Temple of Olympian Zeus is 2500 old and 15 of its pillars are still standing. The construction begun in the 6th century BC and with its 104 Corynthian columns it was supposed to be the largest temple in Greece. Soon the funds ran out and the construction was completed by Romans in 131 AD, “only” some 700 years later. Seems the lack of funds is a problem stretching through millennia. What fascinates me the most are the 15 columns that are still standing – for almost 2000 years. There is also a fallen one. This one was destroyed during a strong strom in 1852. See more photos
Zappeion, a beautiful palace built in 1870 is now a conference centre. See more photos
Panathenaic stadium nested between two hills is an exact replica of old Stadium where ancient Olympic games were held. It was built in the 4th century BC and had seats for 70 000 spectators, a running track and a middle area. This newer one was built in 1895 and a year later, in 1896, the first new Olympic games were held here. And then again in 2004, but the Greeks built some more stadiums and a metro by then. See more photos
The view from Lycabettus hill – the hill of wolves – is fantastic (pollution permitting). Don’t be afraid of walking up. There are two roads uphill one from the Kolonaki district and the other you can take if you visit the National Archeological Museum first. There is also a funicular going uphill, but closes early, so if you would like to see the sunset, I’d recommned you to walk. It is not such a strenuous hike as it might seem. See more photos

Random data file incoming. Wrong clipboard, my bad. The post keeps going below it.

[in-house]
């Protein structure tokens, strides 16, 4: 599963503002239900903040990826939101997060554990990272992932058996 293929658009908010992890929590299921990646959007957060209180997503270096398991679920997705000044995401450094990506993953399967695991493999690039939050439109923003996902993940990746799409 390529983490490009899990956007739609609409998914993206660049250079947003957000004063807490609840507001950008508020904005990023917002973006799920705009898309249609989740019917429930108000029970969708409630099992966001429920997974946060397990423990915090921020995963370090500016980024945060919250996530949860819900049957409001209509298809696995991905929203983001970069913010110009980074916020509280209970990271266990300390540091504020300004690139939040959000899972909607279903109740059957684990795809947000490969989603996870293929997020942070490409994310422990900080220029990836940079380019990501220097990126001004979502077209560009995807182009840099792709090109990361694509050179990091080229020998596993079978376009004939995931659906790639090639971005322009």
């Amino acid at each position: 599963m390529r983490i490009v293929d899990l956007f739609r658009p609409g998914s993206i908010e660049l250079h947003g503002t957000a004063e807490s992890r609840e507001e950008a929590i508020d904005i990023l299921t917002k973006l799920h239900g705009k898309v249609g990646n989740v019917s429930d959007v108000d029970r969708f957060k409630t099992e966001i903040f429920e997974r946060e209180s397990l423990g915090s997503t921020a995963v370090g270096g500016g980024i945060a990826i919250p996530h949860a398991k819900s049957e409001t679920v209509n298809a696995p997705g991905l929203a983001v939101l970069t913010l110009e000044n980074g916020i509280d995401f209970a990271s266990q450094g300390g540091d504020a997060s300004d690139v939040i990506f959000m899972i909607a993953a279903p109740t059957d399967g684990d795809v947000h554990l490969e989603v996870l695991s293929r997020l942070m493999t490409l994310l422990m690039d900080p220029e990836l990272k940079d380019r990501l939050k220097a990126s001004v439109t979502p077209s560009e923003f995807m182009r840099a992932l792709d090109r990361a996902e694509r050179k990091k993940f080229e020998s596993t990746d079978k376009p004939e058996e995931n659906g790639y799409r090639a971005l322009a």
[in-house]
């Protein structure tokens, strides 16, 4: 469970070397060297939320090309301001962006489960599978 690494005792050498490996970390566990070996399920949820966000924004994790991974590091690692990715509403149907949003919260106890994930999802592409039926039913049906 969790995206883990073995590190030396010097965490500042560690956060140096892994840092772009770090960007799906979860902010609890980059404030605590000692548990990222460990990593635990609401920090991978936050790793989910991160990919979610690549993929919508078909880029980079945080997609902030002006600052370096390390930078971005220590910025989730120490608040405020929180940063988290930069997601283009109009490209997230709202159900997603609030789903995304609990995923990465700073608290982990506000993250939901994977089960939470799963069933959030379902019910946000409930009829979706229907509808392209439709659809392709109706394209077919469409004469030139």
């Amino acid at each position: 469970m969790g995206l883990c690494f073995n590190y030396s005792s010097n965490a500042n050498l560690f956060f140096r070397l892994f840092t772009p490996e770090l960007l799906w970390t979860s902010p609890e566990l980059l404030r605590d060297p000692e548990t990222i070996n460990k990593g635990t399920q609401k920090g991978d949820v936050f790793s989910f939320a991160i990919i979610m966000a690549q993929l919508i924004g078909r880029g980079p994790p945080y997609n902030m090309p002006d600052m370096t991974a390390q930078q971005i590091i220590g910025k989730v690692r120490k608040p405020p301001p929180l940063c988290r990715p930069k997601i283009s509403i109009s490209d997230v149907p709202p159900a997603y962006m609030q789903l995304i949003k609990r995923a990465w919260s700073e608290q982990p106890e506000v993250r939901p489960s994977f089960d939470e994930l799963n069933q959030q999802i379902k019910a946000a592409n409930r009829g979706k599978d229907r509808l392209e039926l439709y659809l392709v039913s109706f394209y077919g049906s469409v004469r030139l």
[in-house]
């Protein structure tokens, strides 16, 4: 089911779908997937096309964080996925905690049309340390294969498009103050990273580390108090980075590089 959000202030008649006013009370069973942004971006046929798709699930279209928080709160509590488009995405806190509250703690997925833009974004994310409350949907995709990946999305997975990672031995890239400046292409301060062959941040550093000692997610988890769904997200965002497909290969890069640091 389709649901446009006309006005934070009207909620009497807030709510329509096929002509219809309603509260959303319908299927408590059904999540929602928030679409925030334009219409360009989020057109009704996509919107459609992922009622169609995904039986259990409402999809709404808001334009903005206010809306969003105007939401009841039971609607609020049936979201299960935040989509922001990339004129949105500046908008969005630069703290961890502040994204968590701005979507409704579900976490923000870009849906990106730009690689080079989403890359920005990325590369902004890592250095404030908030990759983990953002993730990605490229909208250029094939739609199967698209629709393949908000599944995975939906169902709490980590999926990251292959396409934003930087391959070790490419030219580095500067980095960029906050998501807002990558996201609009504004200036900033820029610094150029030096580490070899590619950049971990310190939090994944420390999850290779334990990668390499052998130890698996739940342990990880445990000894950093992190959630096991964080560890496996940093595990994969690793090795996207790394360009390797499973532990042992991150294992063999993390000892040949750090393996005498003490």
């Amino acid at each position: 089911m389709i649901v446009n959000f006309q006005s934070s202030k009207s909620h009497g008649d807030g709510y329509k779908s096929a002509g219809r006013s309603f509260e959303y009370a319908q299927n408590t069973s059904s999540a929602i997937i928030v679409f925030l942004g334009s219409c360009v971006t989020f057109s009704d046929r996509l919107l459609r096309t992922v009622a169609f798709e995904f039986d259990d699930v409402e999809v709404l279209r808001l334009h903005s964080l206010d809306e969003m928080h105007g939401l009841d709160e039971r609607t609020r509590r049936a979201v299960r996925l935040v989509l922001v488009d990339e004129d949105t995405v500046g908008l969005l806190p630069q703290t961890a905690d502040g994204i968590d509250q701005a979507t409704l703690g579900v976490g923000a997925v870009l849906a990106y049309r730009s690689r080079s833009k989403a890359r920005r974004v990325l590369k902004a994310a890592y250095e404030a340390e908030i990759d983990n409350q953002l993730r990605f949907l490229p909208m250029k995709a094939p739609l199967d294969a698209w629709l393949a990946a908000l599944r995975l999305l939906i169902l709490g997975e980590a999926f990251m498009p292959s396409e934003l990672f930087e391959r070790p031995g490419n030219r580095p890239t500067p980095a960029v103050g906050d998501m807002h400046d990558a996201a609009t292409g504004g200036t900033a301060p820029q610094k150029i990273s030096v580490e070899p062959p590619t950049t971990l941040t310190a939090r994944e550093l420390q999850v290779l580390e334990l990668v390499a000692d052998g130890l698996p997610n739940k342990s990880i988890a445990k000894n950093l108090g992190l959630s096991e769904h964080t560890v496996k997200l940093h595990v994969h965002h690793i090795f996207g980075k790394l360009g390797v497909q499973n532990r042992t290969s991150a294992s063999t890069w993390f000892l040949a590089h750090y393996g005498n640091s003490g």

Syntagma square with the Parliament, the other museums and the seaside are also worth visiting. Syntagma, the Constitution square is the main square in Athens with the houses of Parliament, most expensive hotels and a a transport hub. It is often a place for demonstrations. Watch the changing of the guards and then continue east to Lycabettus hill around the museums (Benaki Museum, Museum of Cycladic arts, Byzantine and Christian Museum, War museum and Aristotle’s lyceum are all on the way). The National Archaeological Museum with the masterpieces like the mask of Agamemnon, the Minoan frescoes from Santorini and a good cafe is a bit further at the other side of the Lycabettus hill. See more photos
If you already visited the famous European five – London, Paris, Rome, Vienna and Prague – and potentially also Barcelona, Milan, Venice, Berlin and Moscow, then add Athens to your travel list ASAP. The city is really worth a visit. And revise mathematics. It’s quite fun trying to read the names of the metro stops on the way from or to the airport. 🙂
Location: Athens, Greece
Date: November 2008, February 2017
Links: Visit Greece, Athens Info Guide, City of Athens, Acropolis (Wikipedia), Greek drinks
What to read next:
- Athens: Relaxing walk through Filopappou hill
- Greek food
- Athens: Olympic Panathenaic stadium
- Athens: Zappeion
- Athens: Hadrian’s Arch
- Athens: Temple of Olympian Zeus
- Athens: Historical Agora
- Athens: City views from Lycabettus hill
- Athens: Syntagma square, museums and seaside
- Athens: The Majestic Acropolis
- Grécke Atény a trojdňový maratón po pamiatkach